Capital Punishment as Closure: The Limits of a Victim-Centered Jurisprudence
ABSTRACT This Article, a contribution to the Symposium Meting Out Justice: Fairness and Finality in the Death Penalty (Spring 2001) argues that in the United States, debates over capital punishment are increasingly influenced by victim's rights movements seeking to reshape the criminal justice system in ways that individual victims may experience closure. While legislation, policies, and a proposed Constitutional Amendment broadly confirm the internalization of victim-centered notions of closure, the impact on death penalty debates has been ambivalent. This is because victim's rights movements are themselves divided between those proposing vengeance or mercy as routes to "closure." This Article criticizes the former group and cautions to the latter, urging skepticism toward any expectation that meaningful closure might be achieved through the limited means of the criminal justice system.
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ABSTRACT: The American Bar Association and other professional organizations have adopted policy statements calling for an exclusion from capital punishment for those with severe mental illness at the time of the offense. If this policy is adopted, either legislatively or judicially under the Eighth Amendment, a procedural question would arise concerning how this mental illness/capital punishment exclusion issue is determined. Should the issue be determined by pretrial motion made to the trial judge or a special jury convened for this purpose? Should it be determined by the capital jury at the penalty stage that would follow conviction for a capital crime? This Chapter analyzes the various factors that should be considered in resolving the procedural question of how this exclusion from capital punishment should be determined, and argues that Eighth Amendment values and considerations of accuracy, cost, and therapeutic jurisprudence all tilt strongly in the direction of having the issue decided pretrial by the trial judge. The chapter then examines whether having the trial judge make the determination would be inconsistent with Ring v. Arizona (2002), which reflects the Sixth Amendment’s constitutional preference for jury determinations of disputed issues of fact in capital sentencing. Finally, the chapter analyzes whether the prosecution or the defense should have the burden of persuasion on the Eighth Amendment question, and by what standard of proof that burden should be carried.12/2008: pages 45-78;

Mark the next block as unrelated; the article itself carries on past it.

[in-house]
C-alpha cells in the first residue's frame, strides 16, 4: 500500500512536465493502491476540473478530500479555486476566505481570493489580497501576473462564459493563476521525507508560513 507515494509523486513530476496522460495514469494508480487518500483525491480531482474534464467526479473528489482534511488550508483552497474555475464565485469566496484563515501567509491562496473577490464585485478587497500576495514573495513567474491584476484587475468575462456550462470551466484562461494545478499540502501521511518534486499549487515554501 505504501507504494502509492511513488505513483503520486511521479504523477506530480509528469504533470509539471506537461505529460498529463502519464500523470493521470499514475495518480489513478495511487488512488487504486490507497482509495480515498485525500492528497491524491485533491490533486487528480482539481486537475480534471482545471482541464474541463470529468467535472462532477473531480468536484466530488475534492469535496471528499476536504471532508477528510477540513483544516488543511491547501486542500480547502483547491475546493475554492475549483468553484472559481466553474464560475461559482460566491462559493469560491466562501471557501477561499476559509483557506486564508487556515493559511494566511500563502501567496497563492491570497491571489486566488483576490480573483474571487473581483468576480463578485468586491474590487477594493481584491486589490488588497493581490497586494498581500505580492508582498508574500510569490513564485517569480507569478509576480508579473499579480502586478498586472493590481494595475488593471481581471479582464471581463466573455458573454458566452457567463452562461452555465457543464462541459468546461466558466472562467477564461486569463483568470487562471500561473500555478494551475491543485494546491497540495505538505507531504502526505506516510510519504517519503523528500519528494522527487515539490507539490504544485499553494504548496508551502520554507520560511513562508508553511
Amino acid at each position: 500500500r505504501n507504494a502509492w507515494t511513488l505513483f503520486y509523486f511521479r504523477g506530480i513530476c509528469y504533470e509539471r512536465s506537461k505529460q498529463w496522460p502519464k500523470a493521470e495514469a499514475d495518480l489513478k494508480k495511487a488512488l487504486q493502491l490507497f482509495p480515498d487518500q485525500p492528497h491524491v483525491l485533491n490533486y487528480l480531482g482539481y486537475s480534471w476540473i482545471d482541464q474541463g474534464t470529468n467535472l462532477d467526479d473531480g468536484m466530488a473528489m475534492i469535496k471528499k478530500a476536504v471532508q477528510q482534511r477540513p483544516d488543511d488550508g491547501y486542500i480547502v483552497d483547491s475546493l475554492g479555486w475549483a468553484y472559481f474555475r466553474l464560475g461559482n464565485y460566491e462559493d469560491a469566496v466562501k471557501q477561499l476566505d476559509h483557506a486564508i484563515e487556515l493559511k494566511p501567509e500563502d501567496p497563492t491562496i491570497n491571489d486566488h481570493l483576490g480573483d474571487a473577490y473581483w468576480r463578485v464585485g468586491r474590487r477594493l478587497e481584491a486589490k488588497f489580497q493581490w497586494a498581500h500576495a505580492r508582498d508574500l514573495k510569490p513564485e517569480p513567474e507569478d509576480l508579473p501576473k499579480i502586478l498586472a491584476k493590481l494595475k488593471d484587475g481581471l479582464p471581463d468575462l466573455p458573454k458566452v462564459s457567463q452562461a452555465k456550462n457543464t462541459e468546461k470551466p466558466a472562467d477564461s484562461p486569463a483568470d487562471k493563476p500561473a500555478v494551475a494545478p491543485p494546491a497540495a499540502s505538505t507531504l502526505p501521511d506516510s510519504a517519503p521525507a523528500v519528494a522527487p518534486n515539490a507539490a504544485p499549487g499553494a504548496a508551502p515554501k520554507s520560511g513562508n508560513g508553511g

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ABSTRACT: This paper argues, through a careful reading of Dumas' The Count of Monte Cristo, that the ideal modern form of revenge is retribution. In Dumas' story, this revenge-as-retribution is portrayed as both unattainable and inhuman. Both mercy and an older, honor-based notion of revenge are understood in the story as more humane alternatives to retribution, and more appropriate to human justice.Studies in Law Politics and Society 01/2012;